Development economists like to talk about an economy’s comparative advantage. Investopedia says this about Comparative Advantage:
Comparative advantage is an economic term that refers to an economy’s ability to produce goods and services at a lower opportunity cost than trade partners. A comparative advantage gives a company the ability to sell goods and services at a lower price than its competitors and realize stronger sales margins. The law of comparative advantage is popularly attributed to English political economist David Ricardo and his book “Principles of Political Economy and Taxation” in 1817, although it is likely that Ricardo’s mentor James Mill originated the analysis.
Like all things either comparative or advantageous, Comparative Advantage is a relative term. So what does El Paso’s economy have, or have cheaper or more productive, that other places don’t?
Well, you don’t have to bust your head trying to figure it out, because we have a local think tank that’s been sifting the data.
The Hunt Institute for Global Competitiveness says their mission is “to produce high quality market analysis tools that can strengthen regional and binational cross-border economic and social development.”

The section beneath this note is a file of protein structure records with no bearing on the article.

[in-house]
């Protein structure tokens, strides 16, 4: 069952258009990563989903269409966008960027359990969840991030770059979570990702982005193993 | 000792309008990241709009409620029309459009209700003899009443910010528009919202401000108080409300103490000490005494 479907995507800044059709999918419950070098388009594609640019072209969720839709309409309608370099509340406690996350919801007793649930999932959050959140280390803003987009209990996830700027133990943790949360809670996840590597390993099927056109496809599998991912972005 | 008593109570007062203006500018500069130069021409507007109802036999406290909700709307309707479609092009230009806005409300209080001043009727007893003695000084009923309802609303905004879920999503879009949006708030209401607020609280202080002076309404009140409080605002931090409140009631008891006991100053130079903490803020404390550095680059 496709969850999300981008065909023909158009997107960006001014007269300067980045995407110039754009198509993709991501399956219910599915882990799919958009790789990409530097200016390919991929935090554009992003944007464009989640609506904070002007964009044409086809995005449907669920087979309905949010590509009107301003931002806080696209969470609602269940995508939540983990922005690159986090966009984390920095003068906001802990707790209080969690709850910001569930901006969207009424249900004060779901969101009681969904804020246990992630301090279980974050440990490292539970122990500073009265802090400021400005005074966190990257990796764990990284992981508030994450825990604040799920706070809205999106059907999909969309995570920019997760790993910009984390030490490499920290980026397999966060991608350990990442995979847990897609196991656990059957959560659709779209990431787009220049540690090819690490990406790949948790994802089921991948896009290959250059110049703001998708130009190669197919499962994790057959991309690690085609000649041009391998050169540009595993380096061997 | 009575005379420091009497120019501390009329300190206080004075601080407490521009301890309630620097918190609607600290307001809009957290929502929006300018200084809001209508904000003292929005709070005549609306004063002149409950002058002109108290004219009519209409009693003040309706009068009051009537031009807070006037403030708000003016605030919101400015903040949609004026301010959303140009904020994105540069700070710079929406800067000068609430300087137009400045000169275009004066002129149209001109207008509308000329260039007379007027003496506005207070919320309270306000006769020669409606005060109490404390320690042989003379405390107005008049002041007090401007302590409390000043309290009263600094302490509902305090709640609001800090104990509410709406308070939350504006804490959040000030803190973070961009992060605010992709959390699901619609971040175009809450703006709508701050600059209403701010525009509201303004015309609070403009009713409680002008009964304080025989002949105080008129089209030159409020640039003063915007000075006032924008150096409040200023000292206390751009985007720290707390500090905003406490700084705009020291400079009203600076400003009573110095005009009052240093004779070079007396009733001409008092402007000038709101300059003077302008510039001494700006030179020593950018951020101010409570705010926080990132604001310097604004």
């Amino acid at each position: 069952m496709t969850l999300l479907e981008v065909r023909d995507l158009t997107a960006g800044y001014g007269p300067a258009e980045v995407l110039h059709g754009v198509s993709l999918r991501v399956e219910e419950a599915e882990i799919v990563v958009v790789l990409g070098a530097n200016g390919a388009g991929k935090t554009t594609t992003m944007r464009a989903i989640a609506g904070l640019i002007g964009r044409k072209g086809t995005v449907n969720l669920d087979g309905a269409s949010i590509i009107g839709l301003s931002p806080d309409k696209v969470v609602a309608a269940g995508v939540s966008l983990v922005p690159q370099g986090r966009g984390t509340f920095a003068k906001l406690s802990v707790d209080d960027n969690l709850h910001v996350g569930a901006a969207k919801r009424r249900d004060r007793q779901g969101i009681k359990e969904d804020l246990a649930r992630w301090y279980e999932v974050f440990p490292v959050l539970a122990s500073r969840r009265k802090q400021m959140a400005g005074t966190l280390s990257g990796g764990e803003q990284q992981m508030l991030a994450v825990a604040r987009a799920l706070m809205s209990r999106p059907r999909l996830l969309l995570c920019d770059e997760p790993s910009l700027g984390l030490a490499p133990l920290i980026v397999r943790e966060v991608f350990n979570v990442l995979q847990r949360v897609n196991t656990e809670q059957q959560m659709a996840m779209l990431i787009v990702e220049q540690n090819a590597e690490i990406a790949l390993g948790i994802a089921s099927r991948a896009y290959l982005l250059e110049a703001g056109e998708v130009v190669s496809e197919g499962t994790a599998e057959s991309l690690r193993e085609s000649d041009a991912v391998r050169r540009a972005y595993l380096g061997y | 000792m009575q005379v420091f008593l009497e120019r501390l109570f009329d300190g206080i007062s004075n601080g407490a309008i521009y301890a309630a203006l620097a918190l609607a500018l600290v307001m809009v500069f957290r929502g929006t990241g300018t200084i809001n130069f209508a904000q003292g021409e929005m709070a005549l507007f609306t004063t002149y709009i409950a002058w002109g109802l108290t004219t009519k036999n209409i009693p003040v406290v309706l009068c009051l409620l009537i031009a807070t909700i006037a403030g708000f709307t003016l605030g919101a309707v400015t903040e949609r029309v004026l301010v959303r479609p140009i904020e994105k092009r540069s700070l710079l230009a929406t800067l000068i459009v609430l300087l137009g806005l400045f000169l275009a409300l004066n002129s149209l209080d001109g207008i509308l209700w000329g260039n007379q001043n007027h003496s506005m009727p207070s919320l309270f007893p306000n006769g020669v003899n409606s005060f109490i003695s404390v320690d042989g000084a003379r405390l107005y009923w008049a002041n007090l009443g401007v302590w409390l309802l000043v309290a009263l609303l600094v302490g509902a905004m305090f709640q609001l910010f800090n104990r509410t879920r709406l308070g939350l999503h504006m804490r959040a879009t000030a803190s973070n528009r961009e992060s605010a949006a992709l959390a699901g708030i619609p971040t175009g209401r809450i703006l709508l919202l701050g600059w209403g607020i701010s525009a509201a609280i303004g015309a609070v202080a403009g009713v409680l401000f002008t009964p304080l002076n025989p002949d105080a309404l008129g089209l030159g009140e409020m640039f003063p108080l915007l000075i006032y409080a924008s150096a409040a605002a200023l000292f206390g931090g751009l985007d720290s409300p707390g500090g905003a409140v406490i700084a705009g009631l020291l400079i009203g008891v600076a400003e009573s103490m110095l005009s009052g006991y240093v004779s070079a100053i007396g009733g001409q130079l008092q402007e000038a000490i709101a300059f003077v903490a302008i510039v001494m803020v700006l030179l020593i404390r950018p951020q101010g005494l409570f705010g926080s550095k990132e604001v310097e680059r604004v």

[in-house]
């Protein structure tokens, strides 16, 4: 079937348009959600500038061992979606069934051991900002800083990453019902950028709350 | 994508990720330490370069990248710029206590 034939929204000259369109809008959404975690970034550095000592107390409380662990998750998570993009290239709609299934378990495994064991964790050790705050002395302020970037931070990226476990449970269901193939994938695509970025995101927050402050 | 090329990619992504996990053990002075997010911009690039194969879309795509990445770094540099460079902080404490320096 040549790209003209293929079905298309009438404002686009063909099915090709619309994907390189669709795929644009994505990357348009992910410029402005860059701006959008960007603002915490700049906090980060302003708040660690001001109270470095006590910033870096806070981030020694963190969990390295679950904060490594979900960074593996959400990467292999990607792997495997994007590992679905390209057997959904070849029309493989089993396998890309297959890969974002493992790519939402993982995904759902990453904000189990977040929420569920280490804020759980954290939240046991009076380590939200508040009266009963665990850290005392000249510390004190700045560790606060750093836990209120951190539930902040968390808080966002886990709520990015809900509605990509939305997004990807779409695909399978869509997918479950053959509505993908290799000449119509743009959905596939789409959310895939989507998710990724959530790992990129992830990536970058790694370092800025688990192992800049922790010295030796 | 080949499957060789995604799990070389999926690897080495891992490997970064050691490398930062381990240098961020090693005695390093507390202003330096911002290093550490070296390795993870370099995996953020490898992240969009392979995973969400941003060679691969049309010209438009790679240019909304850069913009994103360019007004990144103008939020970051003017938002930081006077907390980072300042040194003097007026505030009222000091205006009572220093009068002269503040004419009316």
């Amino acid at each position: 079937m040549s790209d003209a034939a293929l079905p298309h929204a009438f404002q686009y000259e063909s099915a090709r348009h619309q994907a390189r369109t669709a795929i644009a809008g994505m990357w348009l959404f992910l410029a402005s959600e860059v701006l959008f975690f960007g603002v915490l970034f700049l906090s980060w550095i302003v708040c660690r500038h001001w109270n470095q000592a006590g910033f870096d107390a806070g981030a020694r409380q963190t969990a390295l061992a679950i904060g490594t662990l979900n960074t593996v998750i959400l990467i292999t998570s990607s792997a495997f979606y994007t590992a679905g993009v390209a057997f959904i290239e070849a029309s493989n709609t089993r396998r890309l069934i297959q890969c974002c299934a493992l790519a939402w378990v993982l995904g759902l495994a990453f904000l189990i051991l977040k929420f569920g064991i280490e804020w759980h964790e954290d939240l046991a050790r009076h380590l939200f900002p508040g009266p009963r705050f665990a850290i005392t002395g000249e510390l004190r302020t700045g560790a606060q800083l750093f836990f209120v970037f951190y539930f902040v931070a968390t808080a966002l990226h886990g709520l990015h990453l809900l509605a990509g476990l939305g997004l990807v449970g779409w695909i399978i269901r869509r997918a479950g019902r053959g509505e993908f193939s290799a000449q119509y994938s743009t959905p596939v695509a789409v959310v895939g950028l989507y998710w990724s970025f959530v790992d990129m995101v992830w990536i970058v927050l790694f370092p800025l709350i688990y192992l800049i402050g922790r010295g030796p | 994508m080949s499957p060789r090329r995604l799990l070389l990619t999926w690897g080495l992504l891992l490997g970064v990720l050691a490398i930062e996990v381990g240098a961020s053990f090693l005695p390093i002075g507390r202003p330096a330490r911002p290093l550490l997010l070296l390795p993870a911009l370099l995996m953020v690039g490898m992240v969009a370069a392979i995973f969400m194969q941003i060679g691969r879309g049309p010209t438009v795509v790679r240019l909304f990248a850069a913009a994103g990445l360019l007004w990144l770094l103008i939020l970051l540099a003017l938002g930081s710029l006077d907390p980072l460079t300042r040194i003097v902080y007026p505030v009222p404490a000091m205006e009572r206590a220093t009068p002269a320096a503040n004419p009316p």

Now I reckon that they’ve got some smart people over there at the HIGC (do you mind if I call it that?), and they’ve been working on it for a while. They’ve done all kinds of economic modeling, and made some reports, and if you sift through the considerable high-quality jargon, looking for some nuggets of truth, you’ll come up with this, which I lifted that from a synopsis of a report called Paso del Norte Economic Indicator Review under their Strategic Sector Analysis tab.:
Our analysis confirms the region’s significance and demonstrates the need to expedite the flow of trade and add value along supply chains passing through the region to strengthen and secure a position on a national and international level.
That’s right. El Paso’s significance lies in the fact that El Paso is on the way to someplace else.
Of course. El Paso’s very name implies that.
I’m not faulting the people over there at the Hunt Institute for Global Competitiveness. I reckon that they’re smart people and they’ve put a lot of time and thought into the study of the region and they’ve done some quality work. It is what it is. But I reckon the way to “expedite the flow of trade and add value along supply chains” is to get out of the way. And short of extortion, I don’t really see a way to monetize that.
You know, back in 2015, the Borderplex Alliance hired some out-of-town hotshots to come up with a strategic plan for the region. I critiqued it here.